-Jude is perhaps the most overlooked author of a New Testament book. This is sad, for the book is a unique gem: with a reference to the apocryphal literature; an interpretation of Sodom and Gomorrah in light of the generation of the giants in Genesis, and more.

“Intuition” is a derogatory term by which philosophers demean and degrade the reality of something that everyone knows.

Interior dialogue: What does reason mean when it says “God exists”?

C: There is some meaning of “exists” that is common to God and creatures. When we say “God exists”, we either are speaking of an existence proper to God, or proper to creatures, or common to both. If the first, we are saying God exists in the way God exists, which says nothing; if the second, we are saying that God exists as creatures do, which is a contradiction, so it must be the last.

D: Why does it say nothing to say that God exists as he does? I understand God through an argument like

A exists

A is being caused by B

B exists.

But a cause need not have what the effect has in the same way, it can also have it in a more eminent way. So there is no need for “exists” to mean the same thing in the premise and the conclusion.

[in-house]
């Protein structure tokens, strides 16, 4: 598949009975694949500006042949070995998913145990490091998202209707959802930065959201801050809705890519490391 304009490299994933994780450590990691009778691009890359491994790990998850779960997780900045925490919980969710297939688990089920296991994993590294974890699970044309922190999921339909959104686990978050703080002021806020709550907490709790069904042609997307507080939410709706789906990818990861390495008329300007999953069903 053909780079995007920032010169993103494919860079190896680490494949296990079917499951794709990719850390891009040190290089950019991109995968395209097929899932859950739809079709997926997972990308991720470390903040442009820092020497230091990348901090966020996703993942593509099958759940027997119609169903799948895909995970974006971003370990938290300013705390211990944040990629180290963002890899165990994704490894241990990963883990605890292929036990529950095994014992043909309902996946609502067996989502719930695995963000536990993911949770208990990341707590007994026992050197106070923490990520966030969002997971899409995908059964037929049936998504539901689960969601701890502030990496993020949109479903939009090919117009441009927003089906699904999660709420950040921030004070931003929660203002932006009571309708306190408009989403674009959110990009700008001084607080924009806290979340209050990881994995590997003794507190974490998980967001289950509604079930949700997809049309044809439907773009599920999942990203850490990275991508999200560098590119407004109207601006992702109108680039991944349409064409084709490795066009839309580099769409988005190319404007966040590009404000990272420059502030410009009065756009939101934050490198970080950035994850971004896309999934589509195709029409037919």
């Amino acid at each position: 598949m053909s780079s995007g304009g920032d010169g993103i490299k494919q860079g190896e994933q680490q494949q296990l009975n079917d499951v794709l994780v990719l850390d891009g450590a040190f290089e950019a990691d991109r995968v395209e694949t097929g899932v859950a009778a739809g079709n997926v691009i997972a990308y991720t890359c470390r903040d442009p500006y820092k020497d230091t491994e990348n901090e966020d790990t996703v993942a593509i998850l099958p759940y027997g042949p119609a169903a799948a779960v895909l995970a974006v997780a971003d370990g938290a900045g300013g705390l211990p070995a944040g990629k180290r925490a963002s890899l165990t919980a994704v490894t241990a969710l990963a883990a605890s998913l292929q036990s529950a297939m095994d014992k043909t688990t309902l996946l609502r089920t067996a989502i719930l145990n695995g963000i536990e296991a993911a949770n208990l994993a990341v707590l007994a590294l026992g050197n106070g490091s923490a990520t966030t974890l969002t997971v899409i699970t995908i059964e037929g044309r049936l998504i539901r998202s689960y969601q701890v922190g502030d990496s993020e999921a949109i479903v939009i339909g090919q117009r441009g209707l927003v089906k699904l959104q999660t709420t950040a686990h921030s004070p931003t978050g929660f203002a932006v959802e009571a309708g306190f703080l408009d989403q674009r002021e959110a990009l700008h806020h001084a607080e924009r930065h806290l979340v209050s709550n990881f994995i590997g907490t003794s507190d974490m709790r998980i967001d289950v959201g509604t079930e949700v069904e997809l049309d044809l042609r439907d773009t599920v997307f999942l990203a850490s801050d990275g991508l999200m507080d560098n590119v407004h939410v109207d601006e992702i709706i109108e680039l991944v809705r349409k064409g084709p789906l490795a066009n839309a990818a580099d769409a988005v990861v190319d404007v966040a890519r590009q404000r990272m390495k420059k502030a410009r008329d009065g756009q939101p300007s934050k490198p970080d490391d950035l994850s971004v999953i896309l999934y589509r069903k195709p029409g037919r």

C: But then why conclude God exists at all? How do you avoid your argument resting on an illicit inference? How is it different from

Fire is hot

Fire is caused by air

Air is hot

That’s simply untrue.

D: Your argument in the line of material causes, and in this line air actually is hot with respect to fire; but it’s hot in the way that is proper to matter: in potency.

C: But how is it different in the line of agent causes?

This painting is beautiful

The painting is caused by Van Gogh

Van Gogh is beautiful

The same is true about parents and their offspring.

D: Just as before you looked at material causes and failed to understand them in the way that is proper to matter, now you are looking at agent causes and failing to understand them as agents. Effects that come to be from agents are not in agents according to their real existence, but in intention. There is a difference between a form that belongs to an agent, and a form that belongs to the agent as agent. Van Gogh only needed to have beauty the way an agent needs to have it- in the line of the relevant intention. Who doubts he had it in this way? In this sense, the picture counts as the evidence.

C: So to return to the argument, you are saying that God, the agent cause, has existence in the line of intention.

D: Yes. In proofs for God’s existence, we only show there is some agent who causes existence, but so far as he is an agent cause of existence he need only exist as Van Gogh is beautiful.

C: what does the proof for the divine existence conclude to?